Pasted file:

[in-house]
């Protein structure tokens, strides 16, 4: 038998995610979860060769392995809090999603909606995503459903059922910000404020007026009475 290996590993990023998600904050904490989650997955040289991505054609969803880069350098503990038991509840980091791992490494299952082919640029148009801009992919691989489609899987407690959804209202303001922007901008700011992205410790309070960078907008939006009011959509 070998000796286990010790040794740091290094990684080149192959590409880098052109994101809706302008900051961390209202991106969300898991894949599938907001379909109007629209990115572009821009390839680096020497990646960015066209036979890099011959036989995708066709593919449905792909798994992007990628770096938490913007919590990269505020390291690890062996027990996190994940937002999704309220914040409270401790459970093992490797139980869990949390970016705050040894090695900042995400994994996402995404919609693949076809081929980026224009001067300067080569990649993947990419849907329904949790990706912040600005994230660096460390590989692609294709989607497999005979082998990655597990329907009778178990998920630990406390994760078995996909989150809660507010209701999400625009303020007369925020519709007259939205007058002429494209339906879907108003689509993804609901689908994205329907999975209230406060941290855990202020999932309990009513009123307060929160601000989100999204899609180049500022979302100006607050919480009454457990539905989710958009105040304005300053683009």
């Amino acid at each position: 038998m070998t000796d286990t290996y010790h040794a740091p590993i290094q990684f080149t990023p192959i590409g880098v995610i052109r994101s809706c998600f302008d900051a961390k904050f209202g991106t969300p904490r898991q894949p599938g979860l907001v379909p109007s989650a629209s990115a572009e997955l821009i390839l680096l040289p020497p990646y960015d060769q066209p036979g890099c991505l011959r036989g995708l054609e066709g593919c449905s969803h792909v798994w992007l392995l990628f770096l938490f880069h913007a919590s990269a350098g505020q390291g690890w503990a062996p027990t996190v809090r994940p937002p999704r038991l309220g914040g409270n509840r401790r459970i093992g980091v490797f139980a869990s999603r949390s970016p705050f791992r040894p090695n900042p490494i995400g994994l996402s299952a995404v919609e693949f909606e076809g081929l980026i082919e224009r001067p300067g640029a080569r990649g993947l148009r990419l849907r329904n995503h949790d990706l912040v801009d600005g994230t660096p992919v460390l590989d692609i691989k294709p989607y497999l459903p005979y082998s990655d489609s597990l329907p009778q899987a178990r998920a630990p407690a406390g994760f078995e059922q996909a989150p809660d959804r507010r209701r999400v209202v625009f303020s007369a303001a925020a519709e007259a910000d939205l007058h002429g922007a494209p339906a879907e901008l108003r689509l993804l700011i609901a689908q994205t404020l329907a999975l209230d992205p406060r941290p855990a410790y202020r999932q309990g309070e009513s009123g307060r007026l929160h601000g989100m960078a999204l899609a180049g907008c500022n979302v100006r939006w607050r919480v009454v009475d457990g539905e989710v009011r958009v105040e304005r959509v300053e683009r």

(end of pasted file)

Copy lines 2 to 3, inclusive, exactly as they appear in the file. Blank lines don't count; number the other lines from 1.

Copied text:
């Protein structure tokens, strides 16, 4: 038998995610979860060769392995809090999603909606995503459903059922910000404020007026009475 290996590993990023998600904050904490989650997955040289991505054609969803880069350098503990038991509840980091791992490494299952082919640029148009801009992919691989489609899987407690959804209202303001922007901008700011992205410790309070960078907008939006009011959509 070998000796286990010790040794740091290094990684080149192959590409880098052109994101809706302008900051961390209202991106969300898991894949599938907001379909109007629209990115572009821009390839680096020497990646960015066209036979890099011959036989995708066709593919449905792909798994992007990628770096938490913007919590990269505020390291690890062996027990996190994940937002999704309220914040409270401790459970093992490797139980869990949390970016705050040894090695900042995400994994996402995404919609693949076809081929980026224009001067300067080569990649993947990419849907329904949790990706912040600005994230660096460390590989692609294709989607497999005979082998990655597990329907009778178990998920630990406390994760078995996909989150809660507010209701999400625009303020007369925020519709007259939205007058002429494209339906879907108003689509993804609901689908994205329907999975209230406060941290855990202020999932309990009513009123307060929160601000989100999204899609180049500022979302100006607050919480009454457990539905989710958009105040304005300053683009």
């Amino acid at each position: 038998m070998t000796d286990t290996y010790h040794a740091p590993i290094q990684f080149t990023p192959i590409g880098v995610i052109r994101s809706c998600f302008d900051a961390k904050f209202g991106t969300p904490r898991q894949p599938g979860l907001v379909p109007s989650a629209s990115a572009e997955l821009i390839l680096l040289p020497p990646y960015d060769q066209p036979g890099c991505l011959r036989g995708l054609e066709g593919c449905s969803h792909v798994w992007l392995l990628f770096l938490f880069h913007a919590s990269a350098g505020q390291g690890w503990a062996p027990t996190v809090r994940p937002p999704r038991l309220g914040g409270n509840r401790r459970i093992g980091v490797f139980a869990s999603r949390s970016p705050f791992r040894p090695n900042p490494i995400g994994l996402s299952a995404v919609e693949f909606e076809g081929l980026i082919e224009r001067p300067g640029a080569r990649g993947l148009r990419l849907r329904n995503h949790d990706l912040v801009d600005g994230t660096p992919v460390l590989d692609i691989k294709p989607y497999l459903p005979y082998s990655d489609s597990l329907p009778q899987a178990r998920a630990p407690a406390g994760f078995e059922q996909a989150p809660d959804r507010r209701r999400v209202v625009f303020s007369a303001a925020a519709e007259a910000d939205l007058h002429g922007a494209p339906a879907e901008l108003r689509l993804l700011i609901a689908q994205t404020l329907a999975l209230d992205p406060r941290p855990a410790y202020r999932q309990g309070e009513s009123g307060r007026l929160h601000g989100m960078a999204l899609a180049g907008c500022n979302v100006r939006w607050r919480v009454v009475d457990g539905e989710v009011r958009v105040e304005r959509v300053e683009r």